Oklahoma Governor Mary Fallin signed the bill into law after both the state House and Senate passed the measure with ease, according to the Associated Press. Oklahoma followed Kansas’ lead after its neighbour passed a nearly identical bill last week.
Both state bans will prevent doctors from using forceps, clamps, scissors or other medical instruments to remove a live foetus from the womb in pieces. This procedure is done during the second trimester. It is also sometimes called "dismemberment abortion".
The procedure is banned except when the woman’s life is in danger, AP reported. Many pro-choice activists say these second-trimester abortions are among the safest ways to end a pregnancy.
“With this law, Oklahoma has joined Kansas in an alarming trend toward substituting politicians’ agendas for the judgment and expertise of doctors, and then threatening those doctors with criminal charges if they disagree,” Nancy Northup, CEO of the Centre for Reproductive Rights, said in a statement.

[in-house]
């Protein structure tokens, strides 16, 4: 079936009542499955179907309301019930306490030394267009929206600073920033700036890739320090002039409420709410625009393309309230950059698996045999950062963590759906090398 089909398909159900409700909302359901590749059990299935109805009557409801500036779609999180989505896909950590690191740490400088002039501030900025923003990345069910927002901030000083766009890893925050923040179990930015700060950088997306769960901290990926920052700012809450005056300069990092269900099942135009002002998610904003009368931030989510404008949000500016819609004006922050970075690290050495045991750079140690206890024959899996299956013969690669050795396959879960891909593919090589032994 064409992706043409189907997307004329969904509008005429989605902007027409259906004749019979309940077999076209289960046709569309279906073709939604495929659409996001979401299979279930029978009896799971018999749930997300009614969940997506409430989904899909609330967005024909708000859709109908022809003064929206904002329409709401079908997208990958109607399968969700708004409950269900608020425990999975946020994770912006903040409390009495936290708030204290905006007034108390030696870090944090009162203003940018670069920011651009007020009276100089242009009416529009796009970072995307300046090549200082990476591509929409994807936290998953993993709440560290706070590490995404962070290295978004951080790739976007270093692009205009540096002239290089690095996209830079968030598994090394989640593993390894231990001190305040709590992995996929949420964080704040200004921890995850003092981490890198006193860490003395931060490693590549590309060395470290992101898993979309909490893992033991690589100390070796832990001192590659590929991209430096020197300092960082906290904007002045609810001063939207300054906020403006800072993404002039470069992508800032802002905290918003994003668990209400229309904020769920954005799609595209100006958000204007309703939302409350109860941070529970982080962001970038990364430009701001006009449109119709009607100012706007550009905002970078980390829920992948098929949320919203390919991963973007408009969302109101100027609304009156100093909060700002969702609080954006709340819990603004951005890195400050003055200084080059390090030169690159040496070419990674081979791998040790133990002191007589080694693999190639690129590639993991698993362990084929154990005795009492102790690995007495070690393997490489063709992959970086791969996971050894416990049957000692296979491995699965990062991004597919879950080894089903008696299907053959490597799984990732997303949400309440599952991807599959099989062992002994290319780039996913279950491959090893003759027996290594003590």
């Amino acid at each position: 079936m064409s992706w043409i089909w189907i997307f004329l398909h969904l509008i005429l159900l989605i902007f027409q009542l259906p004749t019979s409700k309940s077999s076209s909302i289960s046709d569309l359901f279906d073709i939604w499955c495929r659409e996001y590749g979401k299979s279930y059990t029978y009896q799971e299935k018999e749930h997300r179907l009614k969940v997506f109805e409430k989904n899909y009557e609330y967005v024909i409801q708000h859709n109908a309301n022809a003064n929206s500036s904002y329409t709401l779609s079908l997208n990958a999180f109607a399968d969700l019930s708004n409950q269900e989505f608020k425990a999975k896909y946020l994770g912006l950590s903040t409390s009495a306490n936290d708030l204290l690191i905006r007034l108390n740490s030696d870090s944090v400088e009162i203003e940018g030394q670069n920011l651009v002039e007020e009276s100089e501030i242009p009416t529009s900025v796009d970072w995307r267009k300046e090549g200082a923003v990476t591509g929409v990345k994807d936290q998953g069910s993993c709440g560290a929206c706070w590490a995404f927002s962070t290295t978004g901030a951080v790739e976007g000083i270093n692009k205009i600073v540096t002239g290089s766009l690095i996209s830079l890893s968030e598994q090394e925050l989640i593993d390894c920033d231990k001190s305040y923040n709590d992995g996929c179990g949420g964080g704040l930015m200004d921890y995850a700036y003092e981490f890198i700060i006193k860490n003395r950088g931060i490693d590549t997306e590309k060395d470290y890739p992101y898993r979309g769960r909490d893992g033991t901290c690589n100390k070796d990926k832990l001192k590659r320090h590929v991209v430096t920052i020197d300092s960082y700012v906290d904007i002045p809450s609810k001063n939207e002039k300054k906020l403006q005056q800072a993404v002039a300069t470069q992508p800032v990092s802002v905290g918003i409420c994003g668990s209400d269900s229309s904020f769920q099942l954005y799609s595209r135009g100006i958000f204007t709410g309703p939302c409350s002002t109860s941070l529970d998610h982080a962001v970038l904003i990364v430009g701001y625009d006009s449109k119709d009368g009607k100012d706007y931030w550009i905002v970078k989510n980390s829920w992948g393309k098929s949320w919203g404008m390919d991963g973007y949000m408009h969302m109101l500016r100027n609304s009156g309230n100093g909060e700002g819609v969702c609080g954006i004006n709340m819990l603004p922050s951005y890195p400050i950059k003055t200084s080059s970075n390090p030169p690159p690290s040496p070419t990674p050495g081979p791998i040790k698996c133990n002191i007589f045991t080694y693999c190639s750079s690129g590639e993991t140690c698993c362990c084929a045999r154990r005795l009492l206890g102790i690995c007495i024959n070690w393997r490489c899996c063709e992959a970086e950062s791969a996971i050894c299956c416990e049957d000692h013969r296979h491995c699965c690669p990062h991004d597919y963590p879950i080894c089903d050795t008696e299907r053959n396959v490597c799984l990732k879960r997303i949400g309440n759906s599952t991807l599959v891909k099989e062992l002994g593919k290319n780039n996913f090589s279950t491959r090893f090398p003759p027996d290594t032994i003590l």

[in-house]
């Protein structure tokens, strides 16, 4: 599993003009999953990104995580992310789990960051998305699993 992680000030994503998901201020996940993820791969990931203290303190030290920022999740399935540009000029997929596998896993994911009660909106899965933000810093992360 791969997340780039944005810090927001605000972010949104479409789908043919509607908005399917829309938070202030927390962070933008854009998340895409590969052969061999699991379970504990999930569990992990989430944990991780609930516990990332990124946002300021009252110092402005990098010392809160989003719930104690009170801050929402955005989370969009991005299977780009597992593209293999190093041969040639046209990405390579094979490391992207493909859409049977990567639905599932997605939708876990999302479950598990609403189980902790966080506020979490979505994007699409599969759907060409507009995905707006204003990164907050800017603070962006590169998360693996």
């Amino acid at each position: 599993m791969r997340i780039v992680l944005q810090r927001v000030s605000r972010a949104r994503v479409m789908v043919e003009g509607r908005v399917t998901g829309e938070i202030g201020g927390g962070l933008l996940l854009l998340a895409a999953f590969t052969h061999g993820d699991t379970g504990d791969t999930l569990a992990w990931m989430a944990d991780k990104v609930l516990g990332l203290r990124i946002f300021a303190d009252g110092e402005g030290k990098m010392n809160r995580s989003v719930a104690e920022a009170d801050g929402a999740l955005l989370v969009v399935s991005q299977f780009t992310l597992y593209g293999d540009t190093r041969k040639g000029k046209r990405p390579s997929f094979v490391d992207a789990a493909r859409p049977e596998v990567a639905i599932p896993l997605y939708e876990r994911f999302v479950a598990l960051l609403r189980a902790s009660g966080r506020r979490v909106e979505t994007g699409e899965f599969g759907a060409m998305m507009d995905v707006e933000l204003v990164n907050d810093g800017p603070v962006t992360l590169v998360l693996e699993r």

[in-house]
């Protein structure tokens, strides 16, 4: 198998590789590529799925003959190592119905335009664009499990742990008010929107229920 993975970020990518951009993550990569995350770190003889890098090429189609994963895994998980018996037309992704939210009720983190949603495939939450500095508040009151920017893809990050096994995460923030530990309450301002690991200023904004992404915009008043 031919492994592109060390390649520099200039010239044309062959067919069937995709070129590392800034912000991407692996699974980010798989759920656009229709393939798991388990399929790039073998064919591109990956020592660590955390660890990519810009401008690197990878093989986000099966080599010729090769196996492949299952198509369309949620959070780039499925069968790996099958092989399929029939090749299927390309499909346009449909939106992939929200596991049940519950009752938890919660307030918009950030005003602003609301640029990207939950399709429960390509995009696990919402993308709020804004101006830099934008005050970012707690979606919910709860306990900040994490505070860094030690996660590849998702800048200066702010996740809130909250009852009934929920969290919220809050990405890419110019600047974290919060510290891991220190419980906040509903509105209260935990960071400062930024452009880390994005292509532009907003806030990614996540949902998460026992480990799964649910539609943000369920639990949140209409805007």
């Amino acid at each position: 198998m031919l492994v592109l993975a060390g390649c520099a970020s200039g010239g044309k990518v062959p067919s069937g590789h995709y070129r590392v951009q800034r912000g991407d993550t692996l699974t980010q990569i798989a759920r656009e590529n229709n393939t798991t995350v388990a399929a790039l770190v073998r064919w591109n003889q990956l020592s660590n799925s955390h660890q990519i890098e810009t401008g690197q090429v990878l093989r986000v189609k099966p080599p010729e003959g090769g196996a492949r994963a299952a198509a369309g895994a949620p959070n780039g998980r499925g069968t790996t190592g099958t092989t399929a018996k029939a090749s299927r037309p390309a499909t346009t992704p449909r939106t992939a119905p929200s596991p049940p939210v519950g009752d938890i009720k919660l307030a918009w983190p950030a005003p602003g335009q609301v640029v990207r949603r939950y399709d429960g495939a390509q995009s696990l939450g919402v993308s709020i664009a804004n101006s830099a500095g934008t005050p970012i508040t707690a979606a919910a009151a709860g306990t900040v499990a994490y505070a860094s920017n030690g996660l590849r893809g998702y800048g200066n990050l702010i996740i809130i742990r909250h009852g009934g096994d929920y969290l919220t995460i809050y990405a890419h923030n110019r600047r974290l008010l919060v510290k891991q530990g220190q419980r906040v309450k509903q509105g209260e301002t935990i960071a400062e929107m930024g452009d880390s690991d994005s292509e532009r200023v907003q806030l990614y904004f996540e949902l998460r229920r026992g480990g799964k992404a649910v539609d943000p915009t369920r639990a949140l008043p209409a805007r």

Twenty two doctors sent a letter to Steve Brunk, the chairman of the House Federal and State Affairs committee warning the state government about the implications of the law.
“Senate Bill 95 represents unwarranted intrusion in the doctor-patient relationship,” the letter said. “The bill would restrict the safest and most expeditious way to terminate a second-trimester pregnancy. In many cases, these terminations are necessary for the patient to protect her health or future fertility, and the bill lacks an adequate health exception that would allow physicians to exercise their medical judgment in these circumstances.”
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